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\chapter{Exercise 5: The Structure Of A C Program}
You know how to use \ident{printf} and have a couple basic tools
at your disposal, so let's break down a simple C program line-by-line
so you know how one is structured. In this program you're going to
type in a few more things that you're unfamiliar with, and I'm going
to lightly break them down. Then in the next few exercises we're
going to work with these concepts.
\begin{code}{ex5.c}
<< d['code/ex5.c|pyg|l'] >>
\end{code}
Type this code in, make it run, and make sure you get \emph{no Valgrind
errors}. You probably won't but get in the habit of checking it.
\section{What You Should See}
This has pretty boring output, but the point of this exercise is
to analyze the code:
\begin{code}{ex5 output}
\begin{lstlisting}
<< d['code/ex5.out'] >>
\end{lstlisting}
\end{code}
\section{Breaking It Down}
There's a few features of the C language in this code that you
might have only slightly figured out while you were typing code.
Let's break this down line-by-line quickly, and then we can do
exercises to understand each part better:
\begin{description}
\item[ex5.c:1] An \ident{include} and it is the way to import the contents
of one file into this source file. C has a convention of using
\file{.h} extensions for "header" files, which then contain lists
of functions you want to use in your program.
\item[ex5.c:3] This is a multi-line \ident{comment} and you could put as many
lines of text between the \verb|/*| and closing \verb|*/| characters as you want.
\item[ex5.c:4] A more complex version of the \ident{main function} you've
been using blindly so far. How C programs work is the operating system
loads your program, and then runs the function named \ident{main}.
For the function to be totally complete it needs to return an \ident{int}
and take two parameters, an \ident{int} for the argument count, and
an array of \ident{char *} strings for the arguments. Did that
just fly over your head? Do not worry, we'll cover this soon.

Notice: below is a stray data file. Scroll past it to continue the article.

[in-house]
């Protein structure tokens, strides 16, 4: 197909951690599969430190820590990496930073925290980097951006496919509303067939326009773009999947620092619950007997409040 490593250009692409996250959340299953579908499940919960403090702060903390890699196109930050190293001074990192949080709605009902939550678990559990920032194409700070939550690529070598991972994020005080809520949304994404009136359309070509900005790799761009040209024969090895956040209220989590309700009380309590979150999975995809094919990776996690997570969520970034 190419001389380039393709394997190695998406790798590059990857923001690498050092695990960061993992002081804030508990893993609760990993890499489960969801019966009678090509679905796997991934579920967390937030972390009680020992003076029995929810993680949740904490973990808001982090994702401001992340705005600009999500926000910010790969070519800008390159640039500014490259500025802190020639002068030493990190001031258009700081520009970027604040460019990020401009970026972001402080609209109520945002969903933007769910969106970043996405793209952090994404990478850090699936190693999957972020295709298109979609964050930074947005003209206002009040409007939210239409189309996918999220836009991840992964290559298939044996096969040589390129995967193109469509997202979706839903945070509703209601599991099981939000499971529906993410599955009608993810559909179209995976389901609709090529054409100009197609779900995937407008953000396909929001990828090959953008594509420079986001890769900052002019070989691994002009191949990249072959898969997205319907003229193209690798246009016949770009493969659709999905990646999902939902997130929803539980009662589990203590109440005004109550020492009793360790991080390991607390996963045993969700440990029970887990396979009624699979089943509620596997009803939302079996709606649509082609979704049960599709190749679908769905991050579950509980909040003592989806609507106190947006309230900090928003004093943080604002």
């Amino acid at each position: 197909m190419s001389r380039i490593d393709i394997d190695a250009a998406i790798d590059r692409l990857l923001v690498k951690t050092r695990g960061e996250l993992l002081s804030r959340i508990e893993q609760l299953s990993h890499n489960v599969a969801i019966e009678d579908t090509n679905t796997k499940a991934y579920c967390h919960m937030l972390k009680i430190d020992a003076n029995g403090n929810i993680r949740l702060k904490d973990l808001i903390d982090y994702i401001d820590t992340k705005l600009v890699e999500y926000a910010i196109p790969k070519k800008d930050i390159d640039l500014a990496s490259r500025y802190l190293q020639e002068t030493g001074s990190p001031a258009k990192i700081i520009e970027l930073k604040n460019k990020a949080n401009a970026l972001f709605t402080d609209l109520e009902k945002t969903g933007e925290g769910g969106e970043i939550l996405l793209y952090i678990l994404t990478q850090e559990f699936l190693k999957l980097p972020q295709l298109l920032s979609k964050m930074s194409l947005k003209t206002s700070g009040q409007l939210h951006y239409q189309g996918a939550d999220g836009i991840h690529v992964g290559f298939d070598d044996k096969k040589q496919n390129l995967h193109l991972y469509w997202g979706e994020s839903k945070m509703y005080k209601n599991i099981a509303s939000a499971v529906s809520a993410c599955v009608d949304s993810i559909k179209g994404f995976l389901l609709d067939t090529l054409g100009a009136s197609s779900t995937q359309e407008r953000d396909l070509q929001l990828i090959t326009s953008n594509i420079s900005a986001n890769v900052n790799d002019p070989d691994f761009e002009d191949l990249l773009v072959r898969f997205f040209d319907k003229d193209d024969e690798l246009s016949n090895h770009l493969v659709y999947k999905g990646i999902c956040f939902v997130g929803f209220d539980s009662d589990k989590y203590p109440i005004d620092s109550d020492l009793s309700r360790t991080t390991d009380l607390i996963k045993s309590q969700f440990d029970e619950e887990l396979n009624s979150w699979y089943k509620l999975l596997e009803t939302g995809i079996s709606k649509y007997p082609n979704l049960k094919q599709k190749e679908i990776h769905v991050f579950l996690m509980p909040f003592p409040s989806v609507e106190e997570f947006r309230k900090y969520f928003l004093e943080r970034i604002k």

\item[ex5.c:5] To start the body of any function you write a \verb|{| character
that indicates the beginning of a "block". In Python you just
did a \verb|:| and indented. In other languages you might have a
\ident{begin} or \ident{do} word to start.
\item[ex5.c:6] A variable declaration and assignment at the same time.
This is how you create a variable, with the syntax \verb|type name = value;|.
In C statements (except for logic) end in a \verb|';'| (semicolon) character.
\item[ex5.c:8] Another kind of comment, and it works like Python or
Ruby comments where it starts at the \verb|//| and goes until the end of
the line.
\item[ex5.c:9] A call to your old friend \ident{printf}. Like in many languages
function calls work with the syntax \verb|name(arg1, arg2);| and can have
no arguments, or any number. The \ident{printf} function is actually
kind of weird and can take multiple arguments. We'll see that later.
\item[ex5.c:11] A return from the main function, which gives the OS your exit
value. You may not be familiar with how Unix software uses return
codes, so we'll cover that as well.
\item[ex5.c:12] Finally, we end the main function with a closing brace \verb|}|
character and that's the end of the program.
\end{description}
There's a lot of information in this break-down, so study it line-by-line
and make sure you at least have a little grasp of what's going on. You
won't know everything, but you can probably guess before we continue.
\section{Extra Credit}
\begin{enumerate}
\item For each line, write out the symbols you don't understand and
see if you can guess what they mean. Write a little chart on
paper with your guess that you can use to check later and see
if you get it right.
\item Go back to the source code from the previous exercises and
do a similar break-down to see if you're getting it. Write down
what you don't know and can't explain to yourself.
\end{enumerate}